I’m willing to bet 9 out of 10 of you bought your longarm machine because you were not happy wrestling that large quilt through your domestic machine to do the quilting. Am I right? We solved one problem. But, then what do we do? We finish the beautiful quilting on our longarm, then take the quilt off the frame and wrestle that large quilt through our domestic machine to apply the binding. Let me ask, does that make any sense? I am going to share a little tutorial on how to apply binding on the longarm. Sewing the binding to the front of the quilt, while the quilt is still on the frame. It is quick and easy! The only tool you will need is a straight longarm ruler. I also use my HQ Square foot which makes the whole process much easier.

Apply binding on the longarm

Along the way I am going to mention some different options you have for doing some of the steps. I suggest you try them all and see what works best for you.

Prepare your binding

Prepare your double fold binding as you normally would, at the width that you prefer, whether you use bias binding or straight grain binding. The binding needs to be at least 12-18 inches longer than the perimeter of the quilt top.
Tip: use a bit of spray starch, applying the starch to the wrong side of the binding as you press it in half, it acts like a glue that keeps the two sides of the binding firmly together and prevents the sides from shifting or separating during the application process.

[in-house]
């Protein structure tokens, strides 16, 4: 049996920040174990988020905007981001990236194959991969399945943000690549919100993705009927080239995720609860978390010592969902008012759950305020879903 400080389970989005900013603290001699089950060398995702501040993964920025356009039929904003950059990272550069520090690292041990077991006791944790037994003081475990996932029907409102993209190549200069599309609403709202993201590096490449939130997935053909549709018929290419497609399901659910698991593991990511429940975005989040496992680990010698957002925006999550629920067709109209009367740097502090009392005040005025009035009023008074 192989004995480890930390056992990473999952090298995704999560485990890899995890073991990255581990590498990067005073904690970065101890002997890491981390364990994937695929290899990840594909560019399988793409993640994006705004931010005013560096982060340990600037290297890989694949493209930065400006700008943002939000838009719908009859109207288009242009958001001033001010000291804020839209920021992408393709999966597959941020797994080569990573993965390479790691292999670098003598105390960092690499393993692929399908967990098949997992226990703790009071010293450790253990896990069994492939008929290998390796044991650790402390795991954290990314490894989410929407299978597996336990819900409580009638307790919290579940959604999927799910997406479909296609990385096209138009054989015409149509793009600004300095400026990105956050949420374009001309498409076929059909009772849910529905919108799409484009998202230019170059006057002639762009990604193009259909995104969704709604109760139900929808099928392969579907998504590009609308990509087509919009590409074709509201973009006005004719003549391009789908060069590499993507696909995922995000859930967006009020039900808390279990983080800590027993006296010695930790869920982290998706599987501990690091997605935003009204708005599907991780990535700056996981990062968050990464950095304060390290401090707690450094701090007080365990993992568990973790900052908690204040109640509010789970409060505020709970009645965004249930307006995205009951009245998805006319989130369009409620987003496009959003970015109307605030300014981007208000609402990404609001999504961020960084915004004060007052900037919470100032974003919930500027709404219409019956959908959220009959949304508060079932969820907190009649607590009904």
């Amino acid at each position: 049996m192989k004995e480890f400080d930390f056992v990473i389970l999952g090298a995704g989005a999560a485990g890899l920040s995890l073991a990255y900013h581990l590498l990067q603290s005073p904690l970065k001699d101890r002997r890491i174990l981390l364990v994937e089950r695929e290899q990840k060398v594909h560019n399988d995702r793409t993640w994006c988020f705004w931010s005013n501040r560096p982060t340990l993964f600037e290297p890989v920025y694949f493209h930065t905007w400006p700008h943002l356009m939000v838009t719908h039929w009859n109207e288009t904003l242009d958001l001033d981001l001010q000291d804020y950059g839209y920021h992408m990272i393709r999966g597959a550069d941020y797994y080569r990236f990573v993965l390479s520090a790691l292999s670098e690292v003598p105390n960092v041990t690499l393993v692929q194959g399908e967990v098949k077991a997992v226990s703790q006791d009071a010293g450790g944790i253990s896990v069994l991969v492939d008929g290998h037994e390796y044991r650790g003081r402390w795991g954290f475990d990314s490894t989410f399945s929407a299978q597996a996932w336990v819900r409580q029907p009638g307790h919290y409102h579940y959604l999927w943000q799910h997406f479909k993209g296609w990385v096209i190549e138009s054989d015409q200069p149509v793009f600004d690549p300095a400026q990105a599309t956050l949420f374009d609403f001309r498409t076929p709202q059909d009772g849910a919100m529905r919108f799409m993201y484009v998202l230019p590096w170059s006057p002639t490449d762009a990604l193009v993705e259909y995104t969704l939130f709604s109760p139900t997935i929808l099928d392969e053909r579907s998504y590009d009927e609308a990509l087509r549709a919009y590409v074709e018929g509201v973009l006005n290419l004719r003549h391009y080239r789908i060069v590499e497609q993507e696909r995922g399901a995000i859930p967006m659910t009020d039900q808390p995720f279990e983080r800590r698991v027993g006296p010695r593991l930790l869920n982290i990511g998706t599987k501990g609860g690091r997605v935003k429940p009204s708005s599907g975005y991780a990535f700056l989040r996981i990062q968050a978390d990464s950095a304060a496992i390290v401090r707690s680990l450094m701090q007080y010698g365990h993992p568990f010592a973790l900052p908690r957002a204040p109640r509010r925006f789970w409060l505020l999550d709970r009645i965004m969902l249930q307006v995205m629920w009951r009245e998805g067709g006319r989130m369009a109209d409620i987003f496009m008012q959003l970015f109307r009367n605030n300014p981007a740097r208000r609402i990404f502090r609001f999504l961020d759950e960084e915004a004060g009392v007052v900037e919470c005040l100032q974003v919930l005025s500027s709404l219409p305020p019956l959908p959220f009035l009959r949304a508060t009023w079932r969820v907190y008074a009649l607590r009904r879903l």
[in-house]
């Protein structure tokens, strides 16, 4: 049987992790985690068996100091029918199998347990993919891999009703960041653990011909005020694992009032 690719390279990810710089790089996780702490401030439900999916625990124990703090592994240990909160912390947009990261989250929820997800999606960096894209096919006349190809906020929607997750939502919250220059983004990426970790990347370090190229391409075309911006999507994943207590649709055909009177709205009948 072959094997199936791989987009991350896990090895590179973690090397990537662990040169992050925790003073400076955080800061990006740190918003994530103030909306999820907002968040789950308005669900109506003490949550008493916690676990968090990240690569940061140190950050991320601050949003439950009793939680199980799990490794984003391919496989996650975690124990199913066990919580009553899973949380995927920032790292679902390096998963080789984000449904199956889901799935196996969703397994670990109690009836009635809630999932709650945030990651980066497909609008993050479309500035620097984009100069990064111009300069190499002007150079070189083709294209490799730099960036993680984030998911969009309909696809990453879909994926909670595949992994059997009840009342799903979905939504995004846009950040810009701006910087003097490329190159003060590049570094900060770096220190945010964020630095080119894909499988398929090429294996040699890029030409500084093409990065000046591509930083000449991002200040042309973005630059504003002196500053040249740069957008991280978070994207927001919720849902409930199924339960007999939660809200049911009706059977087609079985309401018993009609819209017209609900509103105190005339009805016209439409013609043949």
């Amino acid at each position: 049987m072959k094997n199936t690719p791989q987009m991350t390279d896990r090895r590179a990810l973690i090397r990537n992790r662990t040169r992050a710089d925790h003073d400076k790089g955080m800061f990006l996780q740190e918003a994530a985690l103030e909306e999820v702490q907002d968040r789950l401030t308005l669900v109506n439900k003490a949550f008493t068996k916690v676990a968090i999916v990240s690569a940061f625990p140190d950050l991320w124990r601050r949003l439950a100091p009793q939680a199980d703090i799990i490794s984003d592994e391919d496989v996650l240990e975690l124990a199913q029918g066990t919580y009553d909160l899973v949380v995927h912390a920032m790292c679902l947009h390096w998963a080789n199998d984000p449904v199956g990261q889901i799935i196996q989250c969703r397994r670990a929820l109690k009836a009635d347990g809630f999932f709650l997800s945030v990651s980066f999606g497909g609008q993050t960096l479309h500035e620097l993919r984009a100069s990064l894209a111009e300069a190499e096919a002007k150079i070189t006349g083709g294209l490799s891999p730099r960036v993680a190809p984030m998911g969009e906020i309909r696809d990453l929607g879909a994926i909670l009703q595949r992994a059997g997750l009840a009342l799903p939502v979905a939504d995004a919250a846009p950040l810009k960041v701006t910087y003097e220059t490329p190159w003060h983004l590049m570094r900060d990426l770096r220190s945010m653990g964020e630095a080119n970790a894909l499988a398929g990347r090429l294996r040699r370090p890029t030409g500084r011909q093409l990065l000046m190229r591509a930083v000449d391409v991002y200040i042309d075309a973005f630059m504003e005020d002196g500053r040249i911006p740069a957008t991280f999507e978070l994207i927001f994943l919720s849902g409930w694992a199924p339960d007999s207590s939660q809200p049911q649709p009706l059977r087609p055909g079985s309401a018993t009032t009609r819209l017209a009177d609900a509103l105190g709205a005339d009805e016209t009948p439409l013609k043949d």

Now you need to choose whether you will complete the entire binding on the frame or whether you will leave the last 10 or so inches to complete on your domestic machine.
  • complete the entire binding on the frame
    • open one end of the binding and cut on a 45 degree angle
    • press in a quarter inch fold on the end you just cut
    • press the binding back in half
    • Open binding and cut at a 45 degree angle
    • press in 1/4 inch fold
    • re-press in half
    • complete the binding on the domestic
      • no special prep required